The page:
Views: 1033
    Downloads: 0
    We are witnessing the beginning of the artificial intelligence (AI) era. So what do investment managers need to know about AI, deep learning, and machine learning? Larry Cao, CFA, weighs in.
  • How Data travel through the market?

    Source: Chie Mitsui
    Date Submitted: 23 Feb 2018
    Views: 1225
    Downloads: 40
    This is discussion for role and future of DATA from financial statement. 
    You may imagine that analysts read financial statements prepared by company, evaluate company’s value and compare with peer companies….BUT, in reality, financial statements are used in various ways. There are many quant analysts and passive investors using information as “data”, which is standardized in a database (DB), and they have become the majority of market participants globally. In such case, real time data distribution has important role on the impact on the stock price. Also, use of Artificial Intelligence (AI) in analysis and investment has become more common today. 
    First, financial statements have to be converted into “Data” and then the data can travel through the market. 
    We discussed how financial data are used, but from a different angle, and consider the role of future financial statements and accounting standards. 
  • Sex, drugs, and bitcoin: How much illegal activity is financed through cryptocurrencies?  

    Source: Sean Foley, Jonathan R. Karlsen, Talis J. Putnins
    Date Submitted: 02 Feb 2018
    Views: 310
    Downloads: 0
    Cryptocurrencies have grown rapidly in price, popularity, and mainstream adoption. The total market capitalization of bitcoin alone exceeds $250 billion as at January 2018, with a further $400 billion in over 1,000 other cryptocurrencies. Over 170 “cryptofunds” have emerged, attracting around $2.3 billion in assets under management. What was once a fringe asset is quickly maturing.
     
    The rapid growth in cryptocurrencies and the anonymity that they provide users has created considerable regulatory challenges, including the use of cryptocurrencies in illegal trade (drugs, hacks and thefts, illegal pornography, even murder-for-hire), potential to fund terrorism, launder money, and avoid capital controls. There is little doubt that by providing a digital and anonymous payment mechanism, cryptocurrencies have facilitated the growth of “darknet” marketplaces that trade illegal goods and services.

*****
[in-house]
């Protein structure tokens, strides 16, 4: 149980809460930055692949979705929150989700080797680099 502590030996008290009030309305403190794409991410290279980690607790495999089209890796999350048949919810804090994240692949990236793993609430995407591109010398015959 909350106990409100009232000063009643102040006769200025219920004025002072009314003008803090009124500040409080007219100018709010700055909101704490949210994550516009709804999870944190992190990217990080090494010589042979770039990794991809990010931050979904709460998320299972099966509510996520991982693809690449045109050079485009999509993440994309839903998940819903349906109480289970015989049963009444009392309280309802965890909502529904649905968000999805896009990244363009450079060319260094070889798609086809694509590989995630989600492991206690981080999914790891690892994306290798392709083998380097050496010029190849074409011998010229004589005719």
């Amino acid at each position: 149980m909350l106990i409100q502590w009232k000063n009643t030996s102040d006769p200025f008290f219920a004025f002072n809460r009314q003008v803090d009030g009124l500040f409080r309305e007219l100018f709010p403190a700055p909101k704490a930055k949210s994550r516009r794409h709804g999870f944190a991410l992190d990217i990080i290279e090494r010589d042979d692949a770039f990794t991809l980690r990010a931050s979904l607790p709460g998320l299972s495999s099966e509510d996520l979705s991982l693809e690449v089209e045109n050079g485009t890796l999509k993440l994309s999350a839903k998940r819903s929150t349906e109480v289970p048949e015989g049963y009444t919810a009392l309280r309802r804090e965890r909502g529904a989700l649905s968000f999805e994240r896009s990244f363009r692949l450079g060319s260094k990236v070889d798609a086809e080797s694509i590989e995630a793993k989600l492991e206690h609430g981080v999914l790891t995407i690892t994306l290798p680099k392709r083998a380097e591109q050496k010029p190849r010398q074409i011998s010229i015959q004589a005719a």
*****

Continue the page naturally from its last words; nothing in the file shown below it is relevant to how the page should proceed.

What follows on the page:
In a recent research paper, we quantify the amount of illegal activity that involves the largest cryptocurrency, bitcoin. As a starting point, we exploit several recent seizures of bitcoin by law enforcement agencies to construct a sample of known illegal activity. We also identify the bitcoin addresses of major illegal darknet marketplaces. The public nature of the blockchain allows us to work backwards from the law enforcement agency bitcoin seizures and the darknet marketplaces through the network of transactions to identify those bitcoin users that were involved in buying and selling illegal goods and services online. We then apply two econometric methods to the sample of known illegal activity to estimate the full scale of illegal activity.
     
    We find that illegal activity accounts for a substantial proportion of the users and trading activity in bitcoin. For example, approximately one-quarter of all users (25%) and close to one-half of bitcoin transactions (44%) are associated with illegal activity. The estimated 24 million bitcoin market participants that use bitcoin primarily for illegal purposes (as at April 2017) annually conduct around 36 million transactions, with a value of around $72 billion, and collectively hold around $8 billion worth of bitcoin.
     
    To give these numbers some context, the total market for illegal drugs in the US and Europe is estimated to be around $100 billion and €24 billion annually. Such comparisons provide a sense that the scale of the illegal activity involving bitcoin is not only meaningful as a proportion of bitcoin activity, but also in absolute dollar terms. The scale of illegal activity suggests that cryptocurrencies are transforming the way black markets operate by enabling “black market e-commerce”. In effect, cryptocurrencies are transforming the black market much like PayPal and other online payment mechanisms revolutionized the retail industry through online shopping.